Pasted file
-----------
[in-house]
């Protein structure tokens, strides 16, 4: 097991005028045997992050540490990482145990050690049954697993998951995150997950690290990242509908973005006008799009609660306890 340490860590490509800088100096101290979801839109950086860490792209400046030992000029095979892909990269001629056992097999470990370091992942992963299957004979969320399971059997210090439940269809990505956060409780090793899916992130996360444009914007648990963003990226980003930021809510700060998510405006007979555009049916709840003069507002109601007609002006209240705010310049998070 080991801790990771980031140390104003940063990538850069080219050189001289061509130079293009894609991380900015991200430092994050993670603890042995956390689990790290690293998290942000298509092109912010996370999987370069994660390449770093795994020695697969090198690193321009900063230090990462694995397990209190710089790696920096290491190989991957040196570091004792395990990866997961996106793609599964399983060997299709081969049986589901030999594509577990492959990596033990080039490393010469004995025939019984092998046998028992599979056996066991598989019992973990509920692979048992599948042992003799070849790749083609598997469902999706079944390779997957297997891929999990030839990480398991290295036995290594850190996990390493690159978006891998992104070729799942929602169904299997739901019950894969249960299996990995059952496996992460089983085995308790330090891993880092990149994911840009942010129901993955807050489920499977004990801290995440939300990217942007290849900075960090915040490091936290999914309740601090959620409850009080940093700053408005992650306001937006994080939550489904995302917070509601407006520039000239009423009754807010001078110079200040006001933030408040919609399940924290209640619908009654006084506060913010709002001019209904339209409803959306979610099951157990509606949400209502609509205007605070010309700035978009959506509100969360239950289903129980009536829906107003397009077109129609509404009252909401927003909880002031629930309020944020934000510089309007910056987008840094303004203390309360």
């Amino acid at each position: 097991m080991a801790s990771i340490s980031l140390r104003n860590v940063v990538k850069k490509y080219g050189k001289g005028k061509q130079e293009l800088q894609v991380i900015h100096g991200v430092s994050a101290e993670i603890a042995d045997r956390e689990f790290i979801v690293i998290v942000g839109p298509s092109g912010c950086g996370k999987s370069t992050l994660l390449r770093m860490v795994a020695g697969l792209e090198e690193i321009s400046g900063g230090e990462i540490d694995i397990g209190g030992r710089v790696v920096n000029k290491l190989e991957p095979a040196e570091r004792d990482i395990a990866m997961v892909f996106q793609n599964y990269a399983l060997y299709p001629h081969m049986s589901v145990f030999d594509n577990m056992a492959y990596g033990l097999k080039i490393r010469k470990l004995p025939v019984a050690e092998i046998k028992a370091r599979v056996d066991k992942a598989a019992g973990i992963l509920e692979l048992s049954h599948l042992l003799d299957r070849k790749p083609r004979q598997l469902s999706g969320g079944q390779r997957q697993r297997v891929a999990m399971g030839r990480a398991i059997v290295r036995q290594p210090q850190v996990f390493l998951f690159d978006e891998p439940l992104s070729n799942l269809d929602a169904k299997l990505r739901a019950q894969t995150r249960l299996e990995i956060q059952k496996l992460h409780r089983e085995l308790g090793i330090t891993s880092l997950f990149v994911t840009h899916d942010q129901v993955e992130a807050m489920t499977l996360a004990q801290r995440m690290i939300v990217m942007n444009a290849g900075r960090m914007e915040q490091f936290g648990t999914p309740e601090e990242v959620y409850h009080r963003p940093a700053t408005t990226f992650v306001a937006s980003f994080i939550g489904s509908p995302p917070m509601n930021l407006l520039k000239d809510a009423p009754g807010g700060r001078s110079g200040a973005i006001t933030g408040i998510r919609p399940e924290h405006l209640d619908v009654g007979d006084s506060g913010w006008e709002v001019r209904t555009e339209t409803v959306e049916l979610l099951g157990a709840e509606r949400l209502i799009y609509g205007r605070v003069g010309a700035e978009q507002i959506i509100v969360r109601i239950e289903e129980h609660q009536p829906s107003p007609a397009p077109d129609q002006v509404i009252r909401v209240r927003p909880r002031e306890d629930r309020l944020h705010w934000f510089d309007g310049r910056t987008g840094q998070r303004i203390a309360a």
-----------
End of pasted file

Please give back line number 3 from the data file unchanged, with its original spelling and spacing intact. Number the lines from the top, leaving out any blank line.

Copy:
């Amino acid at each position: 097991m080991a801790s990771i340490s980031l140390r104003n860590v940063v990538k850069k490509y080219g050189k001289g005028k061509q130079e293009l800088q894609v991380i900015h100096g991200v430092s994050a101290e993670i603890a042995d045997r956390e689990f790290i979801v690293i998290v942000g839109p298509s092109g912010c950086g996370k999987s370069t992050l994660l390449r770093m860490v795994a020695g697969l792209e090198e690193i321009s400046g900063g230090e990462i540490d694995i397990g209190g030992r710089v790696v920096n000029k290491l190989e991957p095979a040196e570091r004792d990482i395990a990866m997961v892909f996106q793609n599964y990269a399983l060997y299709p001629h081969m049986s589901v145990f030999d594509n577990m056992a492959y990596g033990l097999k080039i490393r010469k470990l004995p025939v019984a050690e092998i046998k028992a370091r599979v056996d066991k992942a598989a019992g973990i992963l509920e692979l048992s049954h599948l042992l003799d299957r070849k790749p083609r004979q598997l469902s999706g969320g079944q390779r997957q697993r297997v891929a999990m399971g030839r990480a398991i059997v290295r036995q290594p210090q850190v996990f390493l998951f690159d978006e891998p439940l992104s070729n799942l269809d929602a169904k299997l990505r739901a019950q894969t995150r249960l299996e990995i956060q059952k496996l992460h409780r089983e085995l308790g090793i330090t891993s880092l997950f990149v994911t840009h899916d942010q129901v993955e992130a807050m489920t499977l996360a004990q801290r995440m690290i939300v990217m942007n444009a290849g900075r960090m914007e915040q490091f936290g648990t999914p309740e601090e990242v959620y409850h009080r963003p940093a700053t408005t990226f992650v306001a937006s980003f994080i939550g489904s509908p995302p917070m509601n930021l407006l520039k000239d809510a009423p009754g807010g700060r001078s110079g200040a973005i006001t933030g408040i998510r919609p399940e924290h405006l209640d619908v009654g007979d006084s506060g913010w006008e709002v001019r209904t555009e339209t409803v959306e049916l979610l099951g157990a709840e509606r949400l209502i799009y609509g205007r605070v003069g010309a700035e978009q507002i959506i509100v969360r109601i239950e289903e129980h609660q009536p829906s107003p007609a397009p077109d129609q002006v509404i009252r909401v209240r927003p909880r002031e306890d629930r309020l944020h705010w934000f510089d309007g310049r910056t987008g840094q998070r303004i203390a309360a």